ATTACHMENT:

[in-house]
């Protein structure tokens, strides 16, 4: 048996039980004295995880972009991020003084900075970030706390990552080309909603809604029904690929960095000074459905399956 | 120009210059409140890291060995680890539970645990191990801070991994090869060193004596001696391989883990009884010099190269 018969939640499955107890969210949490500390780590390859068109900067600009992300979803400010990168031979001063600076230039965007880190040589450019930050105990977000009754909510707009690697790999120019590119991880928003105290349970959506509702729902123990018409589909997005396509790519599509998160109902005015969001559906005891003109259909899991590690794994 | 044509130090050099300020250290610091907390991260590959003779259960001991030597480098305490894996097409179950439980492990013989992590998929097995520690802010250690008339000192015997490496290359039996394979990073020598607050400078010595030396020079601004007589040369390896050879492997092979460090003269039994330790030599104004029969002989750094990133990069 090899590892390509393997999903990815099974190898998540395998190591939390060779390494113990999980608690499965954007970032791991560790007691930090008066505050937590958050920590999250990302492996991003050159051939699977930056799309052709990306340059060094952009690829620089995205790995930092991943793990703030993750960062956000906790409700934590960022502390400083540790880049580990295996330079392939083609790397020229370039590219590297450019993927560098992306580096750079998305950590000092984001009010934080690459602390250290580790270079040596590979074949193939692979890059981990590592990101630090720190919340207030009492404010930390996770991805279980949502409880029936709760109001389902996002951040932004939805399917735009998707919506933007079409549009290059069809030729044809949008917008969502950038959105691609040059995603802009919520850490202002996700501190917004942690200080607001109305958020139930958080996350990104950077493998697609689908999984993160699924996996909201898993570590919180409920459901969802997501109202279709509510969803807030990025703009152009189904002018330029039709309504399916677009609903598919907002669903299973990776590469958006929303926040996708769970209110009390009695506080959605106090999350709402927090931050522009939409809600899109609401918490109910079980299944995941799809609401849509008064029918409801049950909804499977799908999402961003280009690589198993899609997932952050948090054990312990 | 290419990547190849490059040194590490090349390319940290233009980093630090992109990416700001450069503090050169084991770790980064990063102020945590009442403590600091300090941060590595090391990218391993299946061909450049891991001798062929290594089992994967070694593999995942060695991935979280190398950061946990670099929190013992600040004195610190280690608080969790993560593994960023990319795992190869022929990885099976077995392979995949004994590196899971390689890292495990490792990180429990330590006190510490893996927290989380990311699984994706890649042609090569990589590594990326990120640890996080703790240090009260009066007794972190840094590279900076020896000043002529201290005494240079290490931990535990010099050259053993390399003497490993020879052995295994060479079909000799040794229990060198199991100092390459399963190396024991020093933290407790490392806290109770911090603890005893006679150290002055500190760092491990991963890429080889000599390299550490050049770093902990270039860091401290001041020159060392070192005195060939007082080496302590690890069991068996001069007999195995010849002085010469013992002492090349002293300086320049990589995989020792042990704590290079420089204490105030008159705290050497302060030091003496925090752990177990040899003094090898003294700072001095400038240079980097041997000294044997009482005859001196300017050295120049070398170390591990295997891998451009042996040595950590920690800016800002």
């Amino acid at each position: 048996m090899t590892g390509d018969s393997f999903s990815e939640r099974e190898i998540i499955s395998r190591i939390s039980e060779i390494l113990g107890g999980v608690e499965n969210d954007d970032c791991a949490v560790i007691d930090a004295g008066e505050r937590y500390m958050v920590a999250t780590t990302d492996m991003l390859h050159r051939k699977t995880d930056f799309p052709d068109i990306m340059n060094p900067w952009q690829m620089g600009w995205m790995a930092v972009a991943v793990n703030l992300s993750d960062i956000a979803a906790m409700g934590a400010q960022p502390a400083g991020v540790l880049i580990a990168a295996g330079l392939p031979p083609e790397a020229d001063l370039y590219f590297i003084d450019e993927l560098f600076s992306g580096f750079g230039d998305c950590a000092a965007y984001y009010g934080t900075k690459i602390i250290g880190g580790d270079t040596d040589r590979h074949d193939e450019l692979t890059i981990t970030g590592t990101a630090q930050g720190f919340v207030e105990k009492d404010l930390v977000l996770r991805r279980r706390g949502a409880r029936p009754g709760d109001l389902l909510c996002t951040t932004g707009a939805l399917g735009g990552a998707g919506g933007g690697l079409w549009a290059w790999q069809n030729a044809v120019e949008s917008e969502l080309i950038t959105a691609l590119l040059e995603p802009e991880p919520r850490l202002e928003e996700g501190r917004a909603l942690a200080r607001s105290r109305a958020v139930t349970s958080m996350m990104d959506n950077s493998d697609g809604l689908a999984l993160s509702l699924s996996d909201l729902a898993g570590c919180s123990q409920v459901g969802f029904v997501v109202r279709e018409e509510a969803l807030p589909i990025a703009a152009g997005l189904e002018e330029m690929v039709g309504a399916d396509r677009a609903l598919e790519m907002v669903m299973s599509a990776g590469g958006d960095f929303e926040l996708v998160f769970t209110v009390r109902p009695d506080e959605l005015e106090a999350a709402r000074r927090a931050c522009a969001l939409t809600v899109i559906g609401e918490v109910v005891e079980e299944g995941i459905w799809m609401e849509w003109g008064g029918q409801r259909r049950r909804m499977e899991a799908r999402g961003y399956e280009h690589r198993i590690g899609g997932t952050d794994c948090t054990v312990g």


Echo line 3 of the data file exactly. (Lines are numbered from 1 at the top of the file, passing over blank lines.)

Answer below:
């Amino acid at each position: 048996m090899t590892g390509d018969s393997f999903s990815e939640r099974e190898i998540i499955s395998r190591i939390s039980e060779i390494l113990g107890g999980v608690e499965n969210d954007d970032c791991a949490v560790i007691d930090a004295g008066e505050r937590y500390m958050v920590a999250t780590t990302d492996m991003l390859h050159r051939k699977t995880d930056f799309p052709d068109i990306m340059n060094p900067w952009q690829m620089g600009w995205m790995a930092v972009a991943v793990n703030l992300s993750d960062i956000a979803a906790m409700g934590a400010q960022p502390a400083g991020v540790l880049i580990a990168a295996g330079l392939p031979p083609e790397a020229d001063l370039y590219f590297i003084d450019e993927l560098f600076s992306g580096f750079g230039d998305c950590a000092a965007y984001y009010g934080t900075k690459i602390i250290g880190g580790d270079t040596d040589r590979h074949d193939e450019l692979t890059i981990t970030g590592t990101a630090q930050g720190f919340v207030e105990k009492d404010l930390v977000l996770r991805r279980r706390g949502a409880r029936p009754g709760d109001l389902l909510c996002t951040t932004g707009a939805l399917g735009g990552a998707g919506g933007g690697l079409w549009a290059w790999q069809n030729a044809v120019e949008s917008e969502l080309i950038t959105a691609l590119l040059e995603p802009e991880p919520r850490l202002e928003e996700g501190r917004a909603l942690a200080r607001s105290r109305a958020v139930t349970s958080m996350m990104d959506n950077s493998d697609g809604l689908a999984l993160s509702l699924s996996d909201l729902a898993g570590c919180s123990q409920v459901g969802f029904v997501v109202r279709e018409e509510a969803l807030p589909i990025a703009a152009g997005l189904e002018e330029m690929v039709g309504a399916d396509r677009a609903l598919e790519m907002v669903m299973s599509a990776g590469g958006d960095f929303e926040l996708v998160f769970t209110v009390r109902p009695d506080e959605l005015e106090a999350a709402r000074r927090a931050c522009a969001l939409t809600v899109i559906g609401e918490v109910v005891e079980e299944g995941i459905w799809m609401e849509w003109g008064g029918q409801r259909r049950r909804m499977e899991a799908r999402g961003y399956e280009h690589r198993i590690g899609g997932t952050d794994c948090t054990v312990g």